Now like many of my classmates I’m still figuring out who I am as a person and what I want to do with my future. To judge from the experiences I’ve heard about, the path ahead may be long and daunting, offering a journey filled with slammed doors, missed connections, and dead ends. But I believe in two beautifully simple aspects of human nature: the audacity to hope and the will to push forward. I also believe that graduating from college without a firm grasp on the future is absolutely okay. There are limitless possibilities ahead and with a bit of patience, I expect I will find that special satisfying something.
ICS: What would you say to students thinking about taking on honors projects or other self-assigned challenges?
Theodore Roosevelt once said: “Nothing in the world is worth having or worth doing unless it means effort, pain, difficulty… I have never in my life envied a human being who led an easy life.” At times when I was working on my thesis I felt like I reached my breaking point and questioned why I had decided to do honors. The work was often demanding; the suggestions my advisors gave were sometimes difficult to understand; the feedback on my writing-in-progress was occasionally hard to take. And no one told me that these cruel brushes with reality would lead to the most rewarding moments in my life thus far. Duke challenges its students to maximize their potential using the vast resources available—and I ultimately felt fulfilled that I had taken advantage of some of these opportunities.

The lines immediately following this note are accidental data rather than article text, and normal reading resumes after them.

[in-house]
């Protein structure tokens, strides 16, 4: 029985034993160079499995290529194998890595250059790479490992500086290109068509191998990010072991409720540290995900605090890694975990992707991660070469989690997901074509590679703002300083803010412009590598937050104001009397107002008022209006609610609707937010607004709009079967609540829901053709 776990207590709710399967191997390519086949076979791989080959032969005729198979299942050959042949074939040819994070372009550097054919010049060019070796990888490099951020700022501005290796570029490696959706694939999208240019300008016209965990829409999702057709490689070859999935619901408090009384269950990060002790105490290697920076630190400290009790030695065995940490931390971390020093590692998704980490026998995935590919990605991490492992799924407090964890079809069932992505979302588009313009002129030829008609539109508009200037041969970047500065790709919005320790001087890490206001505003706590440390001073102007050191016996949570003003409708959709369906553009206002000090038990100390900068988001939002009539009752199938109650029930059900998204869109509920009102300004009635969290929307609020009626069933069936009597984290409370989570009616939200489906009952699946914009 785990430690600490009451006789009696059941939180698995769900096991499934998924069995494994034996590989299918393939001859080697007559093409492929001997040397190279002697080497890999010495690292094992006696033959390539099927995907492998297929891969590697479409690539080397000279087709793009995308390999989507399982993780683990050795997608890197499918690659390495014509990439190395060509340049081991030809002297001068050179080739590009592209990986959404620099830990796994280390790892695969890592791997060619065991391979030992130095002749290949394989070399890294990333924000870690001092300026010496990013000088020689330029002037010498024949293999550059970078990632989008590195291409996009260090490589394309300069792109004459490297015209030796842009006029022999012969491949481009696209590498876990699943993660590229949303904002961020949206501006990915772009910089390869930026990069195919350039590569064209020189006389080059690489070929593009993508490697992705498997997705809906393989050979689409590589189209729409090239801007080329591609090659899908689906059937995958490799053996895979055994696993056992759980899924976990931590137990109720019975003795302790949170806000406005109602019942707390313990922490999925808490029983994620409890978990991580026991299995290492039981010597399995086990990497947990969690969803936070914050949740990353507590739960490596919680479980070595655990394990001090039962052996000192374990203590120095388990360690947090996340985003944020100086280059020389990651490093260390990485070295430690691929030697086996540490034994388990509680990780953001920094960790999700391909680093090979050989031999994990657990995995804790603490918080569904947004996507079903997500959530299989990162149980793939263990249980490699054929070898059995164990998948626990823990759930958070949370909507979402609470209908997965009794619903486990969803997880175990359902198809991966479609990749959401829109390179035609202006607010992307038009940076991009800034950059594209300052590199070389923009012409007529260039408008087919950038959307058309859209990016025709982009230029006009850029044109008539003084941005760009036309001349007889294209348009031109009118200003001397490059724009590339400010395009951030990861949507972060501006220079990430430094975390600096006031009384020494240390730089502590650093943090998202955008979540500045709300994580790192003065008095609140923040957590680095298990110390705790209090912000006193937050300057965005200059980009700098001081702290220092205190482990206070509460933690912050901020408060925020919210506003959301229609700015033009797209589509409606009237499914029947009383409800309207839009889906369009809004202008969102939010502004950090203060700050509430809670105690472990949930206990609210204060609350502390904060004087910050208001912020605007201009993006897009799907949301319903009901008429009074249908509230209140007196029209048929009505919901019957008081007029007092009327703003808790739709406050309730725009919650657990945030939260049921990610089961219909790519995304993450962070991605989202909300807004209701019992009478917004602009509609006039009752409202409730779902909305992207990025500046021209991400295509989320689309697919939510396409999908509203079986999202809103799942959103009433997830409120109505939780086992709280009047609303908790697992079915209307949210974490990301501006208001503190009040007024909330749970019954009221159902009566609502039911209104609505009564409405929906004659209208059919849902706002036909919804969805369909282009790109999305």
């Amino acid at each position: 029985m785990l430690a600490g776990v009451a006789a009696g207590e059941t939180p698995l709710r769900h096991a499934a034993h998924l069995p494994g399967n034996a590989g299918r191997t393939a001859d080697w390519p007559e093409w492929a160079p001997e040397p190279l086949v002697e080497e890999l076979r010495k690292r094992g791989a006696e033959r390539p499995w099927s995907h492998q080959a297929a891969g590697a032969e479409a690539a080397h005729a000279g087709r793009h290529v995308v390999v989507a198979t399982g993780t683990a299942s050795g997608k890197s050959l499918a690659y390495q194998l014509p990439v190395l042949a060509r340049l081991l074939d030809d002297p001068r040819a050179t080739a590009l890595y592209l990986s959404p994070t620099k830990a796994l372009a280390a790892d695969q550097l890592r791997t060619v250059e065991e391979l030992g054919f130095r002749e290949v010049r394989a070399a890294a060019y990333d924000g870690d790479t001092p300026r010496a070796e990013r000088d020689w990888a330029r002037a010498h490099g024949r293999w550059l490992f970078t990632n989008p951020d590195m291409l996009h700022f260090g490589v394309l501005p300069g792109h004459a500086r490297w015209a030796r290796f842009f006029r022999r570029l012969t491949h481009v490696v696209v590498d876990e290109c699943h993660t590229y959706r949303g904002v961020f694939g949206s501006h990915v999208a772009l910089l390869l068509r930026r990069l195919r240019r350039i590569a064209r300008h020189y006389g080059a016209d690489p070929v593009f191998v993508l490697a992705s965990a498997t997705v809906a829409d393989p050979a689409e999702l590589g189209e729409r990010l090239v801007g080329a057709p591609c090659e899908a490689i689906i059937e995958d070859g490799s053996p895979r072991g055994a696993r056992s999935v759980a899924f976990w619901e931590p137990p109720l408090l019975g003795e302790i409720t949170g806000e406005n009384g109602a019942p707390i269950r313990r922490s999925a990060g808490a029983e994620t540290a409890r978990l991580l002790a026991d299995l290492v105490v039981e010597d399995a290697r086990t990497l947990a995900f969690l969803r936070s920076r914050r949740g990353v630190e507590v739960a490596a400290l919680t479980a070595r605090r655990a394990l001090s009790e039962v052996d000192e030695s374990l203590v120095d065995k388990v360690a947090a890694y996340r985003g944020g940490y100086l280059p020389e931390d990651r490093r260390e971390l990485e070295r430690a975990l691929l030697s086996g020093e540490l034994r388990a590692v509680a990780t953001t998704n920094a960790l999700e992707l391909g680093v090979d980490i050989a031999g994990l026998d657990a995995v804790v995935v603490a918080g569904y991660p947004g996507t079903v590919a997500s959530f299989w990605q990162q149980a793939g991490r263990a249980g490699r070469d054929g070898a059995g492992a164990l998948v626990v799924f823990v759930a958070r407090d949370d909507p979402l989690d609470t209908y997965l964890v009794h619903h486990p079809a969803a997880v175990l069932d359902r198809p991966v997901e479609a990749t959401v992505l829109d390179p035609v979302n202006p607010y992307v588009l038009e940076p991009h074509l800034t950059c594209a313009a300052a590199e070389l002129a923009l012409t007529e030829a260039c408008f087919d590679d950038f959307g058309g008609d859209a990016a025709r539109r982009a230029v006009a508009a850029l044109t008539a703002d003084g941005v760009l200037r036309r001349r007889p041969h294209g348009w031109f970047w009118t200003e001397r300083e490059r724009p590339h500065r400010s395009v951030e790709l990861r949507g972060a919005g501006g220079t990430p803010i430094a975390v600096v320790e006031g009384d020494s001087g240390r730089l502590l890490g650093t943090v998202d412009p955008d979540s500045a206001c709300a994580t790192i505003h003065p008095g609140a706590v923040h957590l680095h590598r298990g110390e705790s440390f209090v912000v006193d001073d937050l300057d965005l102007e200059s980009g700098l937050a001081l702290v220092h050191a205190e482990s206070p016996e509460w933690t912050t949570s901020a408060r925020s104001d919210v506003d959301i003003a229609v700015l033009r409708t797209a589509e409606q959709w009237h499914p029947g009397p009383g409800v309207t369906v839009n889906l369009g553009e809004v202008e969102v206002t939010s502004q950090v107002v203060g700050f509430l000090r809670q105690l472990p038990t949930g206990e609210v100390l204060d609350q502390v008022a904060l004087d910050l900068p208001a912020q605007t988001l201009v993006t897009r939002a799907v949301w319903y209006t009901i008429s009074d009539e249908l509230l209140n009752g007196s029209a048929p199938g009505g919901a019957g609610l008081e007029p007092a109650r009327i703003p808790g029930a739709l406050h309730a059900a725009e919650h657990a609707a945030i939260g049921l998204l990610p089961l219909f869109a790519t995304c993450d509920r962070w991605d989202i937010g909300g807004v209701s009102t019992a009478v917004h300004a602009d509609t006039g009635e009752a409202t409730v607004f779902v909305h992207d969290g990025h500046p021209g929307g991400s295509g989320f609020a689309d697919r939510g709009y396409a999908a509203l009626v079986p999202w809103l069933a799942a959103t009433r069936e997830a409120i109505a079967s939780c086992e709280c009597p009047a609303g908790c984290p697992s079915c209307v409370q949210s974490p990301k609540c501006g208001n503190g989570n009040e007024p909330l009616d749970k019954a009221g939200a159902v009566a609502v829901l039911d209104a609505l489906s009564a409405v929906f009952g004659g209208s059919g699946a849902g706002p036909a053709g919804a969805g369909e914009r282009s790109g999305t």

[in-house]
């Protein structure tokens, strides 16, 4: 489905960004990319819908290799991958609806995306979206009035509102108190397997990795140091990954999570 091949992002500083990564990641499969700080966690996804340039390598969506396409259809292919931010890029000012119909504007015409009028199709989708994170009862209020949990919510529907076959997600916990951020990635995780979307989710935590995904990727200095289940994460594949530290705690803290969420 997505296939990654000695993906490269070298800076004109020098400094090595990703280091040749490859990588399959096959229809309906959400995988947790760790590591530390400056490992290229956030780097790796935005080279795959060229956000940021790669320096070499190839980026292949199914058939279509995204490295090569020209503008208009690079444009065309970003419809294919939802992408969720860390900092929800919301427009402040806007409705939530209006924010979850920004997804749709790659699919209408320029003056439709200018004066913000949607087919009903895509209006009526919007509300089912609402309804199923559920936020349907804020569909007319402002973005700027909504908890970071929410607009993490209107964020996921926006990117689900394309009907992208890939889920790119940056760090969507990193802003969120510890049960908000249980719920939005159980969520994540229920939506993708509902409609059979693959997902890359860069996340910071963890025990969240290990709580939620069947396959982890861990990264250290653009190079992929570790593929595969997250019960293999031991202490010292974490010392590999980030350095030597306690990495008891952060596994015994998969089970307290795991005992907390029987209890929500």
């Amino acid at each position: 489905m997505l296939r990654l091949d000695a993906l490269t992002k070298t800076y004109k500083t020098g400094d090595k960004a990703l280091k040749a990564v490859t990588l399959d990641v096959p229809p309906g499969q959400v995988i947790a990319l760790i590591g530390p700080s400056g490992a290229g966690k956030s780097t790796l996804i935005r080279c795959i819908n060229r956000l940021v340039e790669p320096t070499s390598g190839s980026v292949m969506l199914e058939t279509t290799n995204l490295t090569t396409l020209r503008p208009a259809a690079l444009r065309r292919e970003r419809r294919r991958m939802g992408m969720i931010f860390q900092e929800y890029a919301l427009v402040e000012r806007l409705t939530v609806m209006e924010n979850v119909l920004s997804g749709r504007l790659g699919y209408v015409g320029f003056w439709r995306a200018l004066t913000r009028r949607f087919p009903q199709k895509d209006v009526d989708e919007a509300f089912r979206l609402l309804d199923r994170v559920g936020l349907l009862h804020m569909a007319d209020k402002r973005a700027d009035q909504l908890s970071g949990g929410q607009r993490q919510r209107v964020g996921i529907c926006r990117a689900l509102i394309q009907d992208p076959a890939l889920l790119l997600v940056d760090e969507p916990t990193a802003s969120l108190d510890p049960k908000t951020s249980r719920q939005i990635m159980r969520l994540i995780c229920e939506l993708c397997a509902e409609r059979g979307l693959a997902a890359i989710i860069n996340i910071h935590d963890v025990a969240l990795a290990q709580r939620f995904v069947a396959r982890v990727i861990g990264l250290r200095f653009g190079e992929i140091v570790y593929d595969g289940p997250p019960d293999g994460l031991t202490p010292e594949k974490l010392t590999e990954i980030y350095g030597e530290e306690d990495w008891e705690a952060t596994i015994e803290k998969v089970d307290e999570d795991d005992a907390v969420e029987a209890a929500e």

Looking back over all the courses I have taken at Duke, the honors seminar courses were hands down my favorite. However, I would not have applied for the honors program had I not taken other courses in which I was able to explore several of my interests, such as Korean culture, human sexuality, and social media. From these courses, I found the necessary theoretical discourses and research methodology that proved instrumental in conceptualizing my thesis proposal and ultimately completing The Plastic Face.
For students interested in undertaking ICS honors, I highly encourage you to examine your passions and build from there. A successful thesis is born when the writer truly loves the subject matter, and you cannot write a thesis if you lack the internal fire to guide you through the dark spots of the process. Find the lighter that ignites your flame and you’ll realize that you can achieve greatness, whether you want to write an ICS thesis or challenge yourself in another dimension.
ICS: Any thoughts you want to share with your classmates as you look forward?
I do follow some principles that work for me, so here’s an easy, breezy rundown of my advice to recent graduates and young professionals:
• Avoid measuring yourself against the success of others; in the end, you’re the one who controls your destiny.
• Be cautious of people who undermine your accomplishments, because these people only hinder your ambitions.
• Sooner rather than later, cut the toxic elements out of your life and surround yourself with friends and family who uplift and encourage you. There’s no point in making life harder—it’s already difficult enough!
• Stay true to your passions and your dreams; there is no right or wrong way to reach a destination so long as you do not lose yourself in the process.
And, as a true Trekkie, I leave you with these words: live long and prosper.